In the Gospels, Christ calls us to respond to the least of our brothers and sisters–those who are vulnerable and marginalized, those who are enslaved and suffering. In our society today, this translates directly to those of our brothers and sisters–fellow children of God–who suffer from substance use disorder. Millions of Americans aged twelve and older are in active addiction right now, with more than 175,000 lives claimed by this disease every year in the United States, making it the third leading cause of death in this country.
In order to respond to those sick and suffering and their families, we need to first understand addiction as not only a physical and psychological illness but also a spiritual disease that requires a spiritual remedy. Keaton Douglas and her co-author Lindsay Schlegel strive to do just that in The Road to Hope: Responding to the Crisis of Addiction. Keaton is the founder and executive director of the iTHIRST Initiative, which provides education and prevention, support for treatment centers and the incarcerated, and aftercare and community for those suffering and their families. Their book provides a comprehensive pastoral response to a crisis we can’t ignore any longer.
The book was well received by a willing audience earlier this spring, and Keaton saw a marked increase in enrollment in the iTHIRST Spiritual Companion Certification Training, offered by Seton Hall University. I had the opportunity to engage with Keaton on the book’s message and her hopes for the fruit it will continue to bear.
1. What was your personal faith journey, as a Catholic woman, that led you to the writing of this book?
I was born and raised a Catholic, but the unexpected demise of my marriage kept me away from the Church for a number of years. I struggled with questions and feelings of anger and resentment, even anger at God. However, a beautiful experience of divine grace provided me with the spiritual healing I needed to get on with my life and start sharing my reversion to the Faith with others. This led me to an experience of sharing my spiritual awakening and healing with women suffering from heroin addiction, who were on a Catholic retreat. I learned so much from them that day, as I began to understand that in our mutual brokenness, we can walk together to be healed. And thus began my vocation to walk with those sick and suffering from addiction and their families.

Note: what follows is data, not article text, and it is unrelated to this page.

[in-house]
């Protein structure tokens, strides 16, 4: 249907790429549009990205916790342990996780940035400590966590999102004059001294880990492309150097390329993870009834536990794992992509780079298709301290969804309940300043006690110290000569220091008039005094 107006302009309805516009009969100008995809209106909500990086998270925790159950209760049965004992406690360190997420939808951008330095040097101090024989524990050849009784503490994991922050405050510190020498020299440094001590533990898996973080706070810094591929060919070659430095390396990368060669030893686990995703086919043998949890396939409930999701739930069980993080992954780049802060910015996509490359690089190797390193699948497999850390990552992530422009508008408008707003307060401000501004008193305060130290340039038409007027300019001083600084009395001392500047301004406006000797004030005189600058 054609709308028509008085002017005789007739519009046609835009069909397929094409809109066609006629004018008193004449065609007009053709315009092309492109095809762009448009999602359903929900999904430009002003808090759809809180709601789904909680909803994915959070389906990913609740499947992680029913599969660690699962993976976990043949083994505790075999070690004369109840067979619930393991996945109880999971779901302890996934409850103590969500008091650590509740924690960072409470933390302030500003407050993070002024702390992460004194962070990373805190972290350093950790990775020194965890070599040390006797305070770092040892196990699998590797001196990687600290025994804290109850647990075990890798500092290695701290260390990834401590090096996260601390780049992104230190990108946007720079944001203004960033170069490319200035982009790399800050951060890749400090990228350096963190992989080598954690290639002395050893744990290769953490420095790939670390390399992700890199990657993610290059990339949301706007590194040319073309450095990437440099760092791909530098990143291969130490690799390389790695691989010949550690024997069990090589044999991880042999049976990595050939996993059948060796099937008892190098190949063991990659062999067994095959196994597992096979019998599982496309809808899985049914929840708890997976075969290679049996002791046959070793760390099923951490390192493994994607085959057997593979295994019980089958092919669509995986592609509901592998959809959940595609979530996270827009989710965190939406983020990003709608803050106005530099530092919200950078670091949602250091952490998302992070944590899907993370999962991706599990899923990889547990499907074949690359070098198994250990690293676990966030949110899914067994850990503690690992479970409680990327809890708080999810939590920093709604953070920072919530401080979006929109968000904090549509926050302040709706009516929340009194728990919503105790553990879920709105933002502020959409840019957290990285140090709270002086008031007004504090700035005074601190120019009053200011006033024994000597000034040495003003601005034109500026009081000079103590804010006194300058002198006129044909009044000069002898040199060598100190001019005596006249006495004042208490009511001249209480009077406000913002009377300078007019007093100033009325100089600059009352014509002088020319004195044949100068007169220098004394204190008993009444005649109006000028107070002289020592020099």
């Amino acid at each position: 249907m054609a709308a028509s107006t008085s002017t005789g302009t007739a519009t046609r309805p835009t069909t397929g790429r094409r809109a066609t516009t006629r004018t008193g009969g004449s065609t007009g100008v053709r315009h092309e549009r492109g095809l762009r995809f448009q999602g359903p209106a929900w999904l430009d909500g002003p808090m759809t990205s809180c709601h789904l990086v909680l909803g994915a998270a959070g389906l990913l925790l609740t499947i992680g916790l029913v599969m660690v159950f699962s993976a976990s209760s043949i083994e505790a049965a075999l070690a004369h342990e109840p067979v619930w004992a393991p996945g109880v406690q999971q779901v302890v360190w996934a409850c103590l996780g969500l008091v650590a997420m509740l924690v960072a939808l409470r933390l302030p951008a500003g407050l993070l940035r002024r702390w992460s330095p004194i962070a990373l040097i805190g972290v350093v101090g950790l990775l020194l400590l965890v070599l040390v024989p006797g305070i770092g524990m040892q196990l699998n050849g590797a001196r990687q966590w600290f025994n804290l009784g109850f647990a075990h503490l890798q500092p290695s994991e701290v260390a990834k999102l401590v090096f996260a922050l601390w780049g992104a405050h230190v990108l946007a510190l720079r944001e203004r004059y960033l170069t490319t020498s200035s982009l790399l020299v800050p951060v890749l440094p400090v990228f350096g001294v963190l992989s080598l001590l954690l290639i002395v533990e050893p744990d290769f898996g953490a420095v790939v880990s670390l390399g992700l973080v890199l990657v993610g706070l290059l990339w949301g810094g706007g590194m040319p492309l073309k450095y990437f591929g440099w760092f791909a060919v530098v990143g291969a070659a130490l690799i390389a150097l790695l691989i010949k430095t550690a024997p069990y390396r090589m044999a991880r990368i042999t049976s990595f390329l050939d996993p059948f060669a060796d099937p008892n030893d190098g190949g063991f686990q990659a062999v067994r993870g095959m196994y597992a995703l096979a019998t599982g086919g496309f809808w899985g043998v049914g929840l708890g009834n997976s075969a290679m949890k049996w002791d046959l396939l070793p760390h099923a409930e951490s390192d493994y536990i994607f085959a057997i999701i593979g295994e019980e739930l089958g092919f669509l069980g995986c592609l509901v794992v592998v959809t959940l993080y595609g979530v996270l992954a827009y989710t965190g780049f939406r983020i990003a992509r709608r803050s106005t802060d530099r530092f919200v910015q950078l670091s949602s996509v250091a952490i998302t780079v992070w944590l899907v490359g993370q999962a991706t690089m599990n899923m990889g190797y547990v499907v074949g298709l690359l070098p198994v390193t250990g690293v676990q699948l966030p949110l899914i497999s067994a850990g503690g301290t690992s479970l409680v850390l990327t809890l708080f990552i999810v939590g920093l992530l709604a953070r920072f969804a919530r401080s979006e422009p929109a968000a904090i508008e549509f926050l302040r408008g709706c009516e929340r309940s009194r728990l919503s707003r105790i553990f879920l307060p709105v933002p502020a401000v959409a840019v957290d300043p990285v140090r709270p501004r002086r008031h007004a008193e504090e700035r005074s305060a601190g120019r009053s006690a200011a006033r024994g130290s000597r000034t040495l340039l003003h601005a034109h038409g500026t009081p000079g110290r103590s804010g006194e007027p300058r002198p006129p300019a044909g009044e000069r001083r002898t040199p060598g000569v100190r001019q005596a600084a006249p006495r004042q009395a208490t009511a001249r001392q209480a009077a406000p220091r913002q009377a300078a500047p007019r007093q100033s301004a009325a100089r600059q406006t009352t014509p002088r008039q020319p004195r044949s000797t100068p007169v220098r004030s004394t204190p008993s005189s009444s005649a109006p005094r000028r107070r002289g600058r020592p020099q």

2. For many, the disease of addiction is understood as a moral failing or the result of poor choices by an individual. How would you respond to that in an effort to have individuals understand that at its root addiction is a spiritual disease?
Clearly, any time any one of us engages in an action that keeps us from God, there is an element of sinfulness. With the disease of addiction, there are so often mitigating physiological and psychological issues that have led them to that point. And the feelings of isolation, despair, guilt, and shame that a person feels in the midst of their addiction are really part of their spiritual condition and require spiritual healing. My hope is that we can look at those suffering and see our own suffering in them, and the face of Christ in them as well. Perhaps by seeing our own suffering, we will begin to change hearts and dispel the myth of the other.
3. In the book you speak frequently about “dispelling the myth of the other.” What exactly does that mean?
We have a tendency in our society to look at those whose experiences are different from ours as somehow being tremendously different from us. However, if we can see each other through that prism of our common brokenness, whatever that looks like, we can begin to see each other as having so much more in common than not. When I look at you, I see my suffering and I see the face of Christ. You are no different than me. When we dispel the myth of the other, we defeat the stigma of the other that for too long has plagued the marginalized.
4. So often treatment focuses on the individual, but your ministry, iTHIRST focuses just as readily on the individual’s family and friends, who are suffering in their own way. Why is this such an important element of the healing process?